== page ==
If you do not receive adequate treatment for an asthma attack, you may eventually be unable to speak and can develop a bluish coloring around your lips. This color change, known as “cyanosis,” means you have less and less oxygen in your blood. Without immediate aggressive treatment in an emergency room or intensive care unit, you may lose consciousness and eventually die.
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What Causes Asthma Attacks
Having asthma is like having a touchy airway, says Richard Castriotta, MD, director of the Division of Pulmonary and Sleep Medicine at the McGovern Medical School at the University of Texas Health Science Center in Houston and medical director of the Sleep Disorders Center at the Memorial Hermann-Texas Medical Center. This airway i.e., the bronchial tubes that usher air in and out of our lungs overreacts to a large number of irritants that dont bother other people, he explains.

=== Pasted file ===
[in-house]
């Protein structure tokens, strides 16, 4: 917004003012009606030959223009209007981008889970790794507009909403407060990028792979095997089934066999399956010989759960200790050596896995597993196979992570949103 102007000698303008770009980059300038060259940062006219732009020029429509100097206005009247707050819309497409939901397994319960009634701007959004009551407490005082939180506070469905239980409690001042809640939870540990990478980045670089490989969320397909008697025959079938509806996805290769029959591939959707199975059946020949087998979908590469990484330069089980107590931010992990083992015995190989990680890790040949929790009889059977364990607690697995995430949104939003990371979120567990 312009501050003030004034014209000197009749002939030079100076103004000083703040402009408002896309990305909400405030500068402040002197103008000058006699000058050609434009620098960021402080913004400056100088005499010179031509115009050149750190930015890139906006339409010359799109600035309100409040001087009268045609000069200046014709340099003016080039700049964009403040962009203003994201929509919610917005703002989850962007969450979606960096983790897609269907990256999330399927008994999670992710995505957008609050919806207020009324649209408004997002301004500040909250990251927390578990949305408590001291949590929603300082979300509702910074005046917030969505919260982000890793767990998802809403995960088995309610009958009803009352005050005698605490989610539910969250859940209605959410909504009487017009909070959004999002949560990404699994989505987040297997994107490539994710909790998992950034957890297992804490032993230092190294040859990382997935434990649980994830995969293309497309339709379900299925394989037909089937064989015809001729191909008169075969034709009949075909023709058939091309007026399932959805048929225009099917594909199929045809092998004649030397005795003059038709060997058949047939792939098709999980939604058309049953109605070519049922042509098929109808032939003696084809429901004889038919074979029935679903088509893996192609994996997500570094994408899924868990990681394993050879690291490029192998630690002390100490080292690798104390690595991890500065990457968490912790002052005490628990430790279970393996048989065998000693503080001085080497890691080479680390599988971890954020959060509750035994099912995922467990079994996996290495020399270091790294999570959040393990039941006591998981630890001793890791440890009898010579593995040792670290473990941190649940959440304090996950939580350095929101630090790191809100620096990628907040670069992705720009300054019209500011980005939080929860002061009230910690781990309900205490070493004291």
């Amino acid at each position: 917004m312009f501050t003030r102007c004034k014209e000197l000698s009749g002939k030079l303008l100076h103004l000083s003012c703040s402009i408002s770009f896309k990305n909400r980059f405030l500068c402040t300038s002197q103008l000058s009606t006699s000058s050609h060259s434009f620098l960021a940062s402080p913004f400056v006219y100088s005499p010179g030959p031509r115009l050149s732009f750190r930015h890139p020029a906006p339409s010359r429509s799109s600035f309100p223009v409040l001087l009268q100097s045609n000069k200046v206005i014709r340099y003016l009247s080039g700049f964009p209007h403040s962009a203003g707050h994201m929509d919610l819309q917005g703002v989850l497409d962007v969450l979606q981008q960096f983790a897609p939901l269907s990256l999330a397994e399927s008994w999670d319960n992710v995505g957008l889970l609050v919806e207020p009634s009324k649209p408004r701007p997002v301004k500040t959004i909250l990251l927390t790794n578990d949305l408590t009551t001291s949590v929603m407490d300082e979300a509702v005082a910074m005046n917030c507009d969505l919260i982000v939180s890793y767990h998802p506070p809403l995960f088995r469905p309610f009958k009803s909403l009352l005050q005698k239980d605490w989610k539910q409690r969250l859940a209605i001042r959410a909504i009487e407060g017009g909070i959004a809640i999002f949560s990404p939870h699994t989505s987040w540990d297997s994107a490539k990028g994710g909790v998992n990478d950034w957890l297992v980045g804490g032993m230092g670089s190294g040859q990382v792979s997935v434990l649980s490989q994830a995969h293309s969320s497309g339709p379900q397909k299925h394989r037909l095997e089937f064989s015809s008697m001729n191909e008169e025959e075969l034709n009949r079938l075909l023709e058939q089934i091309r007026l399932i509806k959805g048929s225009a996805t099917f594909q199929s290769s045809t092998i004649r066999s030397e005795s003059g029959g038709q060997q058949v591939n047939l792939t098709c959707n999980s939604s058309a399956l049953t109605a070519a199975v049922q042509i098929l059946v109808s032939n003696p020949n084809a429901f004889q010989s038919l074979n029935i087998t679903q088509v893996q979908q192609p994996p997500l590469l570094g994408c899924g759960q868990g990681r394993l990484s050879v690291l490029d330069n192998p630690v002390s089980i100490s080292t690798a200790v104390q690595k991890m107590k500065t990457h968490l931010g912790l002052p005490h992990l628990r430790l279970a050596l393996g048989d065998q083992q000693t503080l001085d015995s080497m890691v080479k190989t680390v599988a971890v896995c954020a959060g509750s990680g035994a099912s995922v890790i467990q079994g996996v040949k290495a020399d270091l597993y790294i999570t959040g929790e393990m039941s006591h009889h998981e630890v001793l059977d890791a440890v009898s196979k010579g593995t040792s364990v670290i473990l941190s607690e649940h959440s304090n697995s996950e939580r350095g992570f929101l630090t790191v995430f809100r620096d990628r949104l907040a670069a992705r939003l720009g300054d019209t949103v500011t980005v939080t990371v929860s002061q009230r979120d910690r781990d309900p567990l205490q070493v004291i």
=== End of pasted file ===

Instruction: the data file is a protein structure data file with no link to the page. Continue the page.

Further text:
Some doctors also describe an asthma attack as an asthma exacerbation. Thats because the airways may become tightly constricted during an asthma attack. But constriction isnt the only problem these airways also become inflamed and swollen. The exact cause of asthma is not known, but its probably a combination of genetic risk and environmental factors.
Asthma attacks often occur in response to triggers, or elements in your environment that increase the irritation in your airways. Triggers vary from person to person. You may be able to tell immediately if something causes asthma symptoms, or you might need to be tested for allergies to find out whats causing your symptoms.
According to the AAAAI, some of the most common asthma triggers are:
- Nitrogen dioxide from gas heaters and stoves
- Dust mites or cockroaches